National Space Society Adds to Its Leadership Team
(Washington, DC -- April 24, 2013)
The National Space Society announces the selection of four new additions to its leadership team: Dr. Stanley G. Rosen to the newly created position of Vice Chairman of the Society's Board of Directors, Bruce Pittman as Senior Vice President and Senior Operating Officer, Dr. Paul Werbos as Executive Vice President and Chair of the Policy Committee, and Craig Andrew Max IV as Assistant Secretary.
In announcing the appointments, Kirby Ikin, Chairman of the Board, welcomed the experience these officers will bring to the Society, stating "The appointments will enable NSS to operate more efficiently and be better able to carry out its mission of providing grass roots support for space exploration, space settlement, and utilization of space resources down on Earth."
Dr. Rosen, whose special role will be to coordinate the efforts of NSS senior leaders, is currently a Professor at the Department of Defense's Defense Acquisition University. Formerly be was a consultant with Toffler Associates, Director of Strategic Development and Integration for Boeing Satellite Systems, and Strategic Planning Director for the Hughes Defense Systems and Hughes Space and Communications organizations. His previous work included scientific, engineering, program management, and strategy and policy development positions with the U.S. Air Force, and time on the staff of the Committee on Science and Astronautics of the U.S. House of Representatives.
Bruce Pittman currently serves as Director of Flight Projects and Chief System Engineer at the Space Portal at NASA Ames Research Center. In 2011, NASA awarded him the Exceptional Public Service Medal for "exceptional leadership in pioneering the development of commercial space for public benefit." He was a founder and member of the startup team in a number of early growth companies including Space Hab, Kistler Aerospace, New Focus, Product Factory, Prometheus II Ltd., and Industrial Sound and Motion. He is a member of the Executive Committee of the Space Investment Summit Coalition.
Dr. Werbos is the Program Director in the Office of Emerging Frontiers in Research & Innovation at the National Science Foundation (NSF). Since 1988, he has also led research in a variety of other NSF areas, including fuel cell and electric vehicles, emerging technologies, cyber systems, and the sustainability part of NSF Interdisciplinary Research. He is a Fellow of the Institute of Electrical and Electronics Engineering (IEEE) and the International Neural Network Society (INNS). He is a winner of the IEEE's Neural Networks Pioneer Award and of the INNS's 2011 Hebb Award. He is also serving on boards of NSS, Millennium Project, Lifeboat Foundation, and IEEE Energy Policy Committee.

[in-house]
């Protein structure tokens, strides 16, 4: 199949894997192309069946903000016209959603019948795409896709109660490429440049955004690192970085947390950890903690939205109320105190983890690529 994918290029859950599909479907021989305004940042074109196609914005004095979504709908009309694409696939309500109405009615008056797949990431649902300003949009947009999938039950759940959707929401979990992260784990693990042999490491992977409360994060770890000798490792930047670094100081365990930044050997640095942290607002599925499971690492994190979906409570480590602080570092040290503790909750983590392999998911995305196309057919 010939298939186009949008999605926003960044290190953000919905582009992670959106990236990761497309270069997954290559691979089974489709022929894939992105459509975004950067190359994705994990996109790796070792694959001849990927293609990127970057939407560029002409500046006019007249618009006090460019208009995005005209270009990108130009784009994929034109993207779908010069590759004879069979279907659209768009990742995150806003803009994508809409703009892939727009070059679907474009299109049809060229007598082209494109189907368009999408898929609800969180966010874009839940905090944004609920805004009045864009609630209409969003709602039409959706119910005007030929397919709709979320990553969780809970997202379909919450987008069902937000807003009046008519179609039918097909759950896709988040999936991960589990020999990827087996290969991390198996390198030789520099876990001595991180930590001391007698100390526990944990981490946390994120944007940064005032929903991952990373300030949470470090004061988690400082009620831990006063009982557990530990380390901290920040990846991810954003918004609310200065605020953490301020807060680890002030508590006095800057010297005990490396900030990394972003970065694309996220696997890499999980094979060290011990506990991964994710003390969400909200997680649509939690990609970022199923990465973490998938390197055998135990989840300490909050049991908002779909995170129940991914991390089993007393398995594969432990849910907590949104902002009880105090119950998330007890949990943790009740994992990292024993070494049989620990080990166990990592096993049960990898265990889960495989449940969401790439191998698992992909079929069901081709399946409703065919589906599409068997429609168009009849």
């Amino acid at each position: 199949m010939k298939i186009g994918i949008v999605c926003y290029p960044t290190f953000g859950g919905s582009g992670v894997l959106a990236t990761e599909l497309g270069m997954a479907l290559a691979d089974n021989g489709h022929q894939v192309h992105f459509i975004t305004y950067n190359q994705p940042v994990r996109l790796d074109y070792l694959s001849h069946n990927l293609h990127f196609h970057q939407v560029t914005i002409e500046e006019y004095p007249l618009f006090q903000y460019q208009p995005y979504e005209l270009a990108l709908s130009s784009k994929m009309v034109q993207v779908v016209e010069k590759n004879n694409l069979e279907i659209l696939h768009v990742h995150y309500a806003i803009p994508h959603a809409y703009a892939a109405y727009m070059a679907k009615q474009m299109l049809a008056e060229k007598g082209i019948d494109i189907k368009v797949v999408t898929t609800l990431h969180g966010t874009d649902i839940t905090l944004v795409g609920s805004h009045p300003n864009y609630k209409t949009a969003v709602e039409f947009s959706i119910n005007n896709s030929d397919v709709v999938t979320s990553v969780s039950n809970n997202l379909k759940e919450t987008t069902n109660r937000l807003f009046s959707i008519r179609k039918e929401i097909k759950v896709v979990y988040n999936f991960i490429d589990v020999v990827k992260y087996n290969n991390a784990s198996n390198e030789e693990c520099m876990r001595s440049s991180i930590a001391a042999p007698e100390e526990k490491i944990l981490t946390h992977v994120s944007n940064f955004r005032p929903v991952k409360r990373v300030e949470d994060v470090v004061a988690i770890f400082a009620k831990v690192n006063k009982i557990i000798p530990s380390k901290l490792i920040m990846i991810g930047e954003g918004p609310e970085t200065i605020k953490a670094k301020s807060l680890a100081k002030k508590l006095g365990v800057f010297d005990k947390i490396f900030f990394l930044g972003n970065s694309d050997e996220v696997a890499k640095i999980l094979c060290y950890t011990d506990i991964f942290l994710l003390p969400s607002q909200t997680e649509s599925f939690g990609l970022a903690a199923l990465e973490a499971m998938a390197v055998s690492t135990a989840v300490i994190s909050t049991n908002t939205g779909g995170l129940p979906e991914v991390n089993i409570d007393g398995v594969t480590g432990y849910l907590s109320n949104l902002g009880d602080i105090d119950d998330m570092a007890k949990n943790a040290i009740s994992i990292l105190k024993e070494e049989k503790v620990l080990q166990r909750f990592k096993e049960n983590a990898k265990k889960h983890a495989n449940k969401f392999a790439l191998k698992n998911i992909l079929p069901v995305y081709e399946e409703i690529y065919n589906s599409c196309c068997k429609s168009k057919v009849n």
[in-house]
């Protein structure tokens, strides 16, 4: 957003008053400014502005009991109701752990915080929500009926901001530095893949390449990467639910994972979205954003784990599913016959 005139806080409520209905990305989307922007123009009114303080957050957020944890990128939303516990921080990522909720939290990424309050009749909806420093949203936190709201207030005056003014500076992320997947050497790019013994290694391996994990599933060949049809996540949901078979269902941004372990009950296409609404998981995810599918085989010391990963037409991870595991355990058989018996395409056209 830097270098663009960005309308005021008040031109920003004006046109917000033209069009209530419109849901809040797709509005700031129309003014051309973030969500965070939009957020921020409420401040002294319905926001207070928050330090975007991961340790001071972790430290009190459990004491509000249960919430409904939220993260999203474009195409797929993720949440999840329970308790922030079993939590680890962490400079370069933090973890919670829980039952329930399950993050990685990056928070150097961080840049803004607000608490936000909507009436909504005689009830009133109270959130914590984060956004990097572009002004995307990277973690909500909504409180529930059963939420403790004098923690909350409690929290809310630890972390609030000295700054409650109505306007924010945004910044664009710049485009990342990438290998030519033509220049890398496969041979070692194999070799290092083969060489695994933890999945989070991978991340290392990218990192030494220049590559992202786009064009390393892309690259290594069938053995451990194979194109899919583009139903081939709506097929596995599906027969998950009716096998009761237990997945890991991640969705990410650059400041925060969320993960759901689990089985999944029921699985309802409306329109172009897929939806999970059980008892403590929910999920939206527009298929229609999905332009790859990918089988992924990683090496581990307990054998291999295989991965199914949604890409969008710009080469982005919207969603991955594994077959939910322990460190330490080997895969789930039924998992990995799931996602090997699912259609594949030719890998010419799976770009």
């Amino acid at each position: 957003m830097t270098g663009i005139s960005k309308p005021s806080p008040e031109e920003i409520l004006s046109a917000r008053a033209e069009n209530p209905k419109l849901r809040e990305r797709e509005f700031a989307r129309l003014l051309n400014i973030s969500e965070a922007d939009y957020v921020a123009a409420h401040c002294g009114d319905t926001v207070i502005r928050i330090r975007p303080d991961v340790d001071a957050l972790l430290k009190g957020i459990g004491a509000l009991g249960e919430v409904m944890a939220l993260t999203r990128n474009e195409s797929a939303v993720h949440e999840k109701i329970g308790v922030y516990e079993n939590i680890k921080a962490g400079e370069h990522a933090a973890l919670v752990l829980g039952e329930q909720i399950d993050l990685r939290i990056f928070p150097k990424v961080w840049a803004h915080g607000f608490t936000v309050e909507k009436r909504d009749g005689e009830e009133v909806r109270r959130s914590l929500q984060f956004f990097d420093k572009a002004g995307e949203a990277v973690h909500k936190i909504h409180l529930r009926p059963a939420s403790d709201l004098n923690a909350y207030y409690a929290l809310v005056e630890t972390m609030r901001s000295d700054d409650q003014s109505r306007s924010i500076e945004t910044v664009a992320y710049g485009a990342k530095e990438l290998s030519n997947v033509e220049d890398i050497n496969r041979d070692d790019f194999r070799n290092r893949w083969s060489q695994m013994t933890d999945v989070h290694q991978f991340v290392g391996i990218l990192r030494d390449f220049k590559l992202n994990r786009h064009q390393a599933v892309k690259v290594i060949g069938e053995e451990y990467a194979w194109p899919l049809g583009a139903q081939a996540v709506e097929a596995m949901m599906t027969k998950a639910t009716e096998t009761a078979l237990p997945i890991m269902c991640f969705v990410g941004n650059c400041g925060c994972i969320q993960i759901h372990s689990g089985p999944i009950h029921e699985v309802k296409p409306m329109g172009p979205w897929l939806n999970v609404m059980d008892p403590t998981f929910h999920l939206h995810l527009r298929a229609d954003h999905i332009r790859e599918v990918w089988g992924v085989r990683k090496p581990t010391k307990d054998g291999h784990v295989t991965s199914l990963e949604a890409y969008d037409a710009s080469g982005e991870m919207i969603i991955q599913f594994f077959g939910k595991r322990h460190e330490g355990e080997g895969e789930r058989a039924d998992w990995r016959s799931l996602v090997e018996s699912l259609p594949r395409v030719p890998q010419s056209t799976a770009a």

Craig Max is an attorney with the law firm of Vanderpool, Frostick & Nishanian, P.C., with offices in Manassas, Fredericksburg, and Woodbridge,Virginia. Specializing in tax planning, including working with nonprofits, he also is a Certified Public Accountant and Board-certified as a Trust and Estate Practitioner by the International Society of Trust and Estate Practitioners. He has been designated a Fellow of the American Academy of Financial Management and named a Top Attorney by Northern Virginia magazine; a SmartCPA and a LegalElite by SmartCEO magazine; and a SmartCPA and a Legal Elite by Virginia Business magazine. He is the author of numerous legal and accounting publications and holds an appointment as an Assistant Professor at the University of Maryland.
Fuller biographies of these and other NSS officers may be found on the NSS website at www.nss.org/about/leadership.html.
About The National Space Society (NSS): NSS is an independent, educational, membership, non-profit organization dedicated to the creation of a spacefaring civilization. NSS is widely acknowledged as the preeminent citizen's voice on space, with over 50 chapters in the United States and around the world. The Society publishes Ad Astra magazine, an award-winning periodical chronicling the most important developments in space. To learn more, visit www.nss.org.